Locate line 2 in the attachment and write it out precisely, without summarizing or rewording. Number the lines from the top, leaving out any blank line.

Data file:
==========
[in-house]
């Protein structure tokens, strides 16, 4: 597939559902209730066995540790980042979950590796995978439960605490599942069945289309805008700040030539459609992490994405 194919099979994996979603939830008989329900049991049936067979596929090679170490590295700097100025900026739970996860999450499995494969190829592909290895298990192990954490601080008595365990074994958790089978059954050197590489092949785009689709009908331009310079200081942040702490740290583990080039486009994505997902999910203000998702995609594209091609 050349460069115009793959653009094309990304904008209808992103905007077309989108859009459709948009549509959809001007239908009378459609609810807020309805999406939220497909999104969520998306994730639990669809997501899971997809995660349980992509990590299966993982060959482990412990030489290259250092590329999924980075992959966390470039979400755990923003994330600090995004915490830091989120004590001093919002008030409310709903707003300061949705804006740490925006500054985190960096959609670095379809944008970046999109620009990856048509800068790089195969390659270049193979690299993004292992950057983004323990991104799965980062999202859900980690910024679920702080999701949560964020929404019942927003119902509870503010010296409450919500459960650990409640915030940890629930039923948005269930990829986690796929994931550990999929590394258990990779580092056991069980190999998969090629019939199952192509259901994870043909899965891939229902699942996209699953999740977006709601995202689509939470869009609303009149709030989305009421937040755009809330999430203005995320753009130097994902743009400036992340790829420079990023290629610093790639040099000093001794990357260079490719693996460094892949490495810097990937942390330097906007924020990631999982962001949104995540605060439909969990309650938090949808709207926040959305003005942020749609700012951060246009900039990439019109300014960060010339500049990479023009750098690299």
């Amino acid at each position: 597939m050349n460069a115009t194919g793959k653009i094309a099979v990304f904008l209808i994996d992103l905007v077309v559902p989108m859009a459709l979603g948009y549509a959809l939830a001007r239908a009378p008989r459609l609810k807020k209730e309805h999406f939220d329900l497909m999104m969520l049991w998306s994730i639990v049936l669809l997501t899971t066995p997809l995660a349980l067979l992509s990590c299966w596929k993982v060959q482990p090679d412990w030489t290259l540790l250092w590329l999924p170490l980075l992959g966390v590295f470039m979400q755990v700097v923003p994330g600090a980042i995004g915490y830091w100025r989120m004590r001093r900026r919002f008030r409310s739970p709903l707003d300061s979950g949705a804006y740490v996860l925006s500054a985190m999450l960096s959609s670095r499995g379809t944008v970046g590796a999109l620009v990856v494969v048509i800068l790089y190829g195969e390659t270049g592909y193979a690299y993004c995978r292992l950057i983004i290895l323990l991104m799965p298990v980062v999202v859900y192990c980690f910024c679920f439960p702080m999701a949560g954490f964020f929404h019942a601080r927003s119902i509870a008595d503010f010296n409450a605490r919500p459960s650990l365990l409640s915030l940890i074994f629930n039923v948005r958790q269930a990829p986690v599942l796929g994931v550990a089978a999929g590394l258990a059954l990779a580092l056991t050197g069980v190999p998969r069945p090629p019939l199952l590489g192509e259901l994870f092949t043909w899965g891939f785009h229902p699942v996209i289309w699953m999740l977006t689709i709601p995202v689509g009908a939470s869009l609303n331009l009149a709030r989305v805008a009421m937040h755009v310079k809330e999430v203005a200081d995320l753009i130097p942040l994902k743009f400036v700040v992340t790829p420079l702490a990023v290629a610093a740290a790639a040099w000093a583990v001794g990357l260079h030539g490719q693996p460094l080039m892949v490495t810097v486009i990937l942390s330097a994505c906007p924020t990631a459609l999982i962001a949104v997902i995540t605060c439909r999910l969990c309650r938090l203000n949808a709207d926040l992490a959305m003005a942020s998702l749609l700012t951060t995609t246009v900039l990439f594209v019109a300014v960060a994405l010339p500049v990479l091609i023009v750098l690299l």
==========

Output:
């Protein structure tokens, strides 16, 4: 597939559902209730066995540790980042979950590796995978439960605490599942069945289309805008700040030539459609992490994405 194919099979994996979603939830008989329900049991049936067979596929090679170490590295700097100025900026739970996860999450499995494969190829592909290895298990192990954490601080008595365990074994958790089978059954050197590489092949785009689709009908331009310079200081942040702490740290583990080039486009994505997902999910203000998702995609594209091609 050349460069115009793959653009094309990304904008209808992103905007077309989108859009459709948009549509959809001007239908009378459609609810807020309805999406939220497909999104969520998306994730639990669809997501899971997809995660349980992509990590299966993982060959482990412990030489290259250092590329999924980075992959966390470039979400755990923003994330600090995004915490830091989120004590001093919002008030409310709903707003300061949705804006740490925006500054985190960096959609670095379809944008970046999109620009990856048509800068790089195969390659270049193979690299993004292992950057983004323990991104799965980062999202859900980690910024679920702080999701949560964020929404019942927003119902509870503010010296409450919500459960650990409640915030940890629930039923948005269930990829986690796929994931550990999929590394258990990779580092056991069980190999998969090629019939199952192509259901994870043909899965891939229902699942996209699953999740977006709601995202689509939470869009609303009149709030989305009421937040755009809330999430203005995320753009130097994902743009400036992340790829420079990023290629610093790639040099000093001794990357260079490719693996460094892949490495810097990937942390330097906007924020990631999982962001949104995540605060439909969990309650938090949808709207926040959305003005942020749609700012951060246009900039990439019109300014960060010339500049990479023009750098690299």